Magnetic tape has been used as a storage medium continuously from one of the first contemporary computers onwards – the UNIVAC, in 1951. That gives it 60 years of unbroken use, from gigantic reel-to-reel rolls of the stuff to tape cartridges that might one day hold 70 terabytes apiece.
And who needs tape? Anyone who has to store unbelievably huge quantities of data, for one. Here’s a robotic tape-backup system running at the National Center for Atmospheric Research, which deploys a fleet of supercomputers against the world’s most computationally-intensive climate modeling problems.
Tape is not only the longest-running digital storage medium still in use, it’s the longest-running one ever. To be fair, this title is limited by the length of time we’ve had digital computers. Charles Babbage proposed using paper tape on his Difference Engine, an idea he borrowed from looms. And then there’s the question of whether or not Herman Hollerith’s introduction of punched cards for the 1890 census counts as a digital storage medium – I say no, since the machines that used it were adding machines, not proper Turing machines.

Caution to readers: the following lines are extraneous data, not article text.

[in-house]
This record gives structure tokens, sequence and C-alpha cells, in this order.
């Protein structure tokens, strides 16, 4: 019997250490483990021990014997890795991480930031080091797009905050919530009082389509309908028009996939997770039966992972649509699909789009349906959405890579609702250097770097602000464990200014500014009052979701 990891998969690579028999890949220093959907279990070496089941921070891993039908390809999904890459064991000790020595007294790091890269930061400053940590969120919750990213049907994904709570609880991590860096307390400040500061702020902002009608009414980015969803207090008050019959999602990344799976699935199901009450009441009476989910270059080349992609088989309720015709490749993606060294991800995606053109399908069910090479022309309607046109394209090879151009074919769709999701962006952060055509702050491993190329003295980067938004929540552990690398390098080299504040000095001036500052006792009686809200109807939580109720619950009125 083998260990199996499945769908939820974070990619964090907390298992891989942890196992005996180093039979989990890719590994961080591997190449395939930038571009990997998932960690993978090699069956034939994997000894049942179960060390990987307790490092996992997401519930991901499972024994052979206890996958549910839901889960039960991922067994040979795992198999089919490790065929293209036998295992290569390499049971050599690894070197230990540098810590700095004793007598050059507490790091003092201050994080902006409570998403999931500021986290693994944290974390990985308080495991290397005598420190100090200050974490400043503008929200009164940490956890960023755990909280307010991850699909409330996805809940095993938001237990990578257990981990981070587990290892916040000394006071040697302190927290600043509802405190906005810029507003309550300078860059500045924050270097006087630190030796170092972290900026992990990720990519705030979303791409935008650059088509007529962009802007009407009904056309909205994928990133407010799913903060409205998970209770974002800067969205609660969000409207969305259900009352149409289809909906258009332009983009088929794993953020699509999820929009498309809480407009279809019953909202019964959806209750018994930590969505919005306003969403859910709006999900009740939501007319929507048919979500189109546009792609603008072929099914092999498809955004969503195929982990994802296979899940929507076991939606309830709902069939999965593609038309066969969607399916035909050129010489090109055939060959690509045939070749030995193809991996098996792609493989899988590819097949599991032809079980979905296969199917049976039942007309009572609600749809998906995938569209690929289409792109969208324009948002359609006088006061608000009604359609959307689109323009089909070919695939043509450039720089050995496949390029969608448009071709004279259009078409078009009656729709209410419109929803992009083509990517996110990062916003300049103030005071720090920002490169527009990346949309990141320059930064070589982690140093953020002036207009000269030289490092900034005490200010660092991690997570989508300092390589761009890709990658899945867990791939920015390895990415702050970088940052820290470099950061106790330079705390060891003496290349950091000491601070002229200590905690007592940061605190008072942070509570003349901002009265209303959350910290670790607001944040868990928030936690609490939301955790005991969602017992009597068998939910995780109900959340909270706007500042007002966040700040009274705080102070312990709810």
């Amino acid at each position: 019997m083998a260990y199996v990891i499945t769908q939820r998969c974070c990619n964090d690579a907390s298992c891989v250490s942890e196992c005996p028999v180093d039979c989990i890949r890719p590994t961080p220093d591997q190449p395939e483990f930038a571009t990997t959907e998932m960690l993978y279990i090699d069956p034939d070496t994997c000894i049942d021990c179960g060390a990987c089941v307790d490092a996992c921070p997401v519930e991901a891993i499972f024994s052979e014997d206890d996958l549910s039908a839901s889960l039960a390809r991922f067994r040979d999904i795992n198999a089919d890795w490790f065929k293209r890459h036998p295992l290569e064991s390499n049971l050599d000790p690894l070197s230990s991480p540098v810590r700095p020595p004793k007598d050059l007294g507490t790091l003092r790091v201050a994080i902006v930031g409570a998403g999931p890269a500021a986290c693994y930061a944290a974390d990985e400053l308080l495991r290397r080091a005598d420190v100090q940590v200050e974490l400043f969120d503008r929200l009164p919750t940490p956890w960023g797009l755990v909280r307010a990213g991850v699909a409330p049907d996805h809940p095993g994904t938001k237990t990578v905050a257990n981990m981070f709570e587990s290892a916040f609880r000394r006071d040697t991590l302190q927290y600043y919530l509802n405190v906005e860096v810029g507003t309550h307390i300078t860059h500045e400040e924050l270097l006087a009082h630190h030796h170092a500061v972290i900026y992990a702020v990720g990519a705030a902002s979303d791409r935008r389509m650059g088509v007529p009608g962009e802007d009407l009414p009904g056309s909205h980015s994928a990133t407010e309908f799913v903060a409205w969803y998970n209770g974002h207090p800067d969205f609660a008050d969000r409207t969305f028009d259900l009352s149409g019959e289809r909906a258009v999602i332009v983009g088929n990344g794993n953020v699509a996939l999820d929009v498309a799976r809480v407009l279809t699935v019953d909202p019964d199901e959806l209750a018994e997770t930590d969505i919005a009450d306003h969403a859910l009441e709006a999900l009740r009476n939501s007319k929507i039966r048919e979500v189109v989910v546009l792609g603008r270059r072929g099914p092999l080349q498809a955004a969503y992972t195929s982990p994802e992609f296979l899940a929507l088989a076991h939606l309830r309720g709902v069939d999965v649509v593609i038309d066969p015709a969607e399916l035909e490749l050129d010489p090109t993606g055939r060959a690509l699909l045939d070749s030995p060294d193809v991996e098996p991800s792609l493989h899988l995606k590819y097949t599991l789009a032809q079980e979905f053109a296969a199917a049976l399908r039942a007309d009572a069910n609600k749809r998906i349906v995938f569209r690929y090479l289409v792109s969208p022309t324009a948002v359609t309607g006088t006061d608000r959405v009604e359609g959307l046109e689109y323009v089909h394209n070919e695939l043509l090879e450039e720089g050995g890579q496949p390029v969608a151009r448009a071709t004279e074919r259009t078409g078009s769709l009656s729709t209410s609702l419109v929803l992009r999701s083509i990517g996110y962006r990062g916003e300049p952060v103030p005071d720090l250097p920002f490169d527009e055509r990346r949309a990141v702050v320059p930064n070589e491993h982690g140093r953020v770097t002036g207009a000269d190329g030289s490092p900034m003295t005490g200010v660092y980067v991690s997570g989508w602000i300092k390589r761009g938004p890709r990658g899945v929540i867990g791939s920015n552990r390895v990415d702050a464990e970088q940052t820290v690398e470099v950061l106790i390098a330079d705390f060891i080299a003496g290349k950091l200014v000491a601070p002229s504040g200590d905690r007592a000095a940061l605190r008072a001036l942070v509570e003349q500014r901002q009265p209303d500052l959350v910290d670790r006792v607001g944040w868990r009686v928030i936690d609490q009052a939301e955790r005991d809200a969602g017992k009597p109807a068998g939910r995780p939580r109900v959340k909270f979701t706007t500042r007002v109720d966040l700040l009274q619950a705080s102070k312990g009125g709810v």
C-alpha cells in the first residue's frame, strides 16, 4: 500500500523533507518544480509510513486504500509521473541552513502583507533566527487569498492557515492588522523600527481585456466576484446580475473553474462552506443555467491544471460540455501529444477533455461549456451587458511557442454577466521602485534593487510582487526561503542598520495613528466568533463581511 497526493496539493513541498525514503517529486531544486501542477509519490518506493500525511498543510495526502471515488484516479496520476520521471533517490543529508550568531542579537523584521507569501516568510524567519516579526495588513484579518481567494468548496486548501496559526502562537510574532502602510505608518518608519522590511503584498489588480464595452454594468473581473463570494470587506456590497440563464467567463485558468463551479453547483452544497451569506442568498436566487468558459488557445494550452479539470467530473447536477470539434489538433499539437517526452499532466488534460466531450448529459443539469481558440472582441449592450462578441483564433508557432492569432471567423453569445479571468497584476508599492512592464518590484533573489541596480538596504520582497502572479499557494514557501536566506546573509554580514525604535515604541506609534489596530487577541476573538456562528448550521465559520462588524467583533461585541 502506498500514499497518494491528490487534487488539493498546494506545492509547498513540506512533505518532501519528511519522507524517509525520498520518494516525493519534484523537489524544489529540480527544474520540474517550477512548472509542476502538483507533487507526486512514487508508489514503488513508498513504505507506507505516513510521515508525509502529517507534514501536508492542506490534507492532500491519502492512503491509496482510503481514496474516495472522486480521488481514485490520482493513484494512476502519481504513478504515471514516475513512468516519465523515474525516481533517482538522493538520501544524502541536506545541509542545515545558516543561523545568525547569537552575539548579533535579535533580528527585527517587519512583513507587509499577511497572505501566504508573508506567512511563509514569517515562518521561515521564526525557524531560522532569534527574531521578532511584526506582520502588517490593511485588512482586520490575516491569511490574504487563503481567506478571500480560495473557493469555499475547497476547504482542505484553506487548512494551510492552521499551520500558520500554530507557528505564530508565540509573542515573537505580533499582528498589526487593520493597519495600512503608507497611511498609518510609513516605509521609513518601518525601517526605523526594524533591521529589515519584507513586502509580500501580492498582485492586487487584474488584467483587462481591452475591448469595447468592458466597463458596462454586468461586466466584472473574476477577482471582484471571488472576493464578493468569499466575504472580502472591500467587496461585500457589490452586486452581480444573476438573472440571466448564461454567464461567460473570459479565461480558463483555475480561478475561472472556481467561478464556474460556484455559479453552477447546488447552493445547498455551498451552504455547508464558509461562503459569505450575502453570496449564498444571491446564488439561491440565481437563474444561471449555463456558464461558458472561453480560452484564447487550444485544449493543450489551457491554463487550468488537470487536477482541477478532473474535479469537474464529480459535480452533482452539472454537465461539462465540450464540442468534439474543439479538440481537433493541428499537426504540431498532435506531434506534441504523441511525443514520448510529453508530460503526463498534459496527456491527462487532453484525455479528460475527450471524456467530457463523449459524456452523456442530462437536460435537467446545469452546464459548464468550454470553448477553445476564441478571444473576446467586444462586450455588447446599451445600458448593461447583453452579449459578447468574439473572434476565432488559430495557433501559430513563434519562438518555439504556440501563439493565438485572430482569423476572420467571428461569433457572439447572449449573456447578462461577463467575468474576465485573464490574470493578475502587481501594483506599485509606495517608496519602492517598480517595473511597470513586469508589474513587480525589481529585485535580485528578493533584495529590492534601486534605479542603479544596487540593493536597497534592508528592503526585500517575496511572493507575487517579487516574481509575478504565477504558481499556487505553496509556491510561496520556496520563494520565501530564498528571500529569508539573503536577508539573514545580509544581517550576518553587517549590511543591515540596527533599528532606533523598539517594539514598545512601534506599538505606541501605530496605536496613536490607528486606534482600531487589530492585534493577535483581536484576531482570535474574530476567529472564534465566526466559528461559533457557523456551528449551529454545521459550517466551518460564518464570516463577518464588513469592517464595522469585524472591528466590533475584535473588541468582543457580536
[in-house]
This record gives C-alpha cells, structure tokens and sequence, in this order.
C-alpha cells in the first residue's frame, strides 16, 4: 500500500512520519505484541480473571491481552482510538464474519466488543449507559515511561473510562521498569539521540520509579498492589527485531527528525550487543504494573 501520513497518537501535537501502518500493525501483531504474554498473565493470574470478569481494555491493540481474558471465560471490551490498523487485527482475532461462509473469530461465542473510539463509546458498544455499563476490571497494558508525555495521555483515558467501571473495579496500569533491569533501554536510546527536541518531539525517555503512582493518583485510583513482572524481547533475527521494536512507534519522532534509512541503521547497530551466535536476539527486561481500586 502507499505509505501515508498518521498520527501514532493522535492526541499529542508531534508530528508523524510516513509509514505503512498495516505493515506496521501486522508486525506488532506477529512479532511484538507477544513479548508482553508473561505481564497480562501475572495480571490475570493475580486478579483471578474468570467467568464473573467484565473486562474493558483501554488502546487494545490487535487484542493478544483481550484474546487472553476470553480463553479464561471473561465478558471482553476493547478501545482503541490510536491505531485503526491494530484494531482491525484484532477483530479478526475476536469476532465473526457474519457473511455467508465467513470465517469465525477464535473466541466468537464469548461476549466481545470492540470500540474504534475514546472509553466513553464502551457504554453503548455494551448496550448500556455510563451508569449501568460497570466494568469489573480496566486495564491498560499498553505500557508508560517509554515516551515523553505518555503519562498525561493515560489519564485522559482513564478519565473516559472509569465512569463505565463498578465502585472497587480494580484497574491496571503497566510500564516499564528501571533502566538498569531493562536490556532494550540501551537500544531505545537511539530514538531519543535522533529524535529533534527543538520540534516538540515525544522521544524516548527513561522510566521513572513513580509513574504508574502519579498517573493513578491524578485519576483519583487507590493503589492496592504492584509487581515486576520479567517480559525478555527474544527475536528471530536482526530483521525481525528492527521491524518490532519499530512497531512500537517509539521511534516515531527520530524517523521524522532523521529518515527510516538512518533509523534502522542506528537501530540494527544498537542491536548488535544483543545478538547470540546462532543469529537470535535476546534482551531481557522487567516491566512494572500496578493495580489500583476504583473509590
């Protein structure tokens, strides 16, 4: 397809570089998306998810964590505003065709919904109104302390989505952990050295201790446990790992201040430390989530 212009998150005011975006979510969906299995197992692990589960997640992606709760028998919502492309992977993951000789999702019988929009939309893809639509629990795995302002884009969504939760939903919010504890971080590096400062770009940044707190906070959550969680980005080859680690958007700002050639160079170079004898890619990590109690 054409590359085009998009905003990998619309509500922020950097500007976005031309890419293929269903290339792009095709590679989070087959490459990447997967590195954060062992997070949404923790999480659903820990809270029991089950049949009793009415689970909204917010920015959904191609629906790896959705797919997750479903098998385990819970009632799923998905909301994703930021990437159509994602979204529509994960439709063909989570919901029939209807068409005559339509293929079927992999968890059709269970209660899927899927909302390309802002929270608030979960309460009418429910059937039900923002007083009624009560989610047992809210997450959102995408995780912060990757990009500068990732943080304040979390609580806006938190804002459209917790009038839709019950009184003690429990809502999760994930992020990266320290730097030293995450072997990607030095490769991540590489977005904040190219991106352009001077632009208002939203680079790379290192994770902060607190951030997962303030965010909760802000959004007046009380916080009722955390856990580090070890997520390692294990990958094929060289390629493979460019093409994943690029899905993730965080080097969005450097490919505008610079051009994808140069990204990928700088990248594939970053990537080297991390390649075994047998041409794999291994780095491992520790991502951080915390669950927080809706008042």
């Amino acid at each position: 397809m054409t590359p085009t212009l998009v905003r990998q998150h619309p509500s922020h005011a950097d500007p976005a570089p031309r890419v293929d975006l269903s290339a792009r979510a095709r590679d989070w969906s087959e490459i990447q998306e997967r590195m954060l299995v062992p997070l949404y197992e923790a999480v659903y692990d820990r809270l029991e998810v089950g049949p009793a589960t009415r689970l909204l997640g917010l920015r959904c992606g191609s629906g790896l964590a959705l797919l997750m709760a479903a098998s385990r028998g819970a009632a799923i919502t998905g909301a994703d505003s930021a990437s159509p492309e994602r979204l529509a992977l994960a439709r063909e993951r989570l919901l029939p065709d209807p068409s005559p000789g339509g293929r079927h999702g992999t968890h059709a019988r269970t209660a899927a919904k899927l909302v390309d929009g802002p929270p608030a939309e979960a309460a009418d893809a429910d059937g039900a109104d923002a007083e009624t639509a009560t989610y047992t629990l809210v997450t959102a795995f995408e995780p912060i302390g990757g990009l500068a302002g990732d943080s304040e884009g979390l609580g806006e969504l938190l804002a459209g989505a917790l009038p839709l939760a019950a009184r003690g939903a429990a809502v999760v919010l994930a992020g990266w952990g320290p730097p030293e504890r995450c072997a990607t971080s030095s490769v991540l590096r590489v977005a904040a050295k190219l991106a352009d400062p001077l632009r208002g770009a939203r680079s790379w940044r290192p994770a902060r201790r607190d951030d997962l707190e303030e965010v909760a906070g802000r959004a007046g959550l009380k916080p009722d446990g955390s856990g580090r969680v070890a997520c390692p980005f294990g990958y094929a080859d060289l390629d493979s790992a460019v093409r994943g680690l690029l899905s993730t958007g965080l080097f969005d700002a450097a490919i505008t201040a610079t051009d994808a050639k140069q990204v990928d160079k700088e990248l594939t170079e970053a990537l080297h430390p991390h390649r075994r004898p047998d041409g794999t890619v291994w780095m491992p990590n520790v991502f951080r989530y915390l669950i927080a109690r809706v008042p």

Punch cards may have been among the first storage mediums for computers, but they didn’t last long, and were supplanted by everything from drum storage to hard drives. Hard drives are surprisingly old, by the way, just a five years younger than magnetic tape. (They were introduced by IBM in 1956.)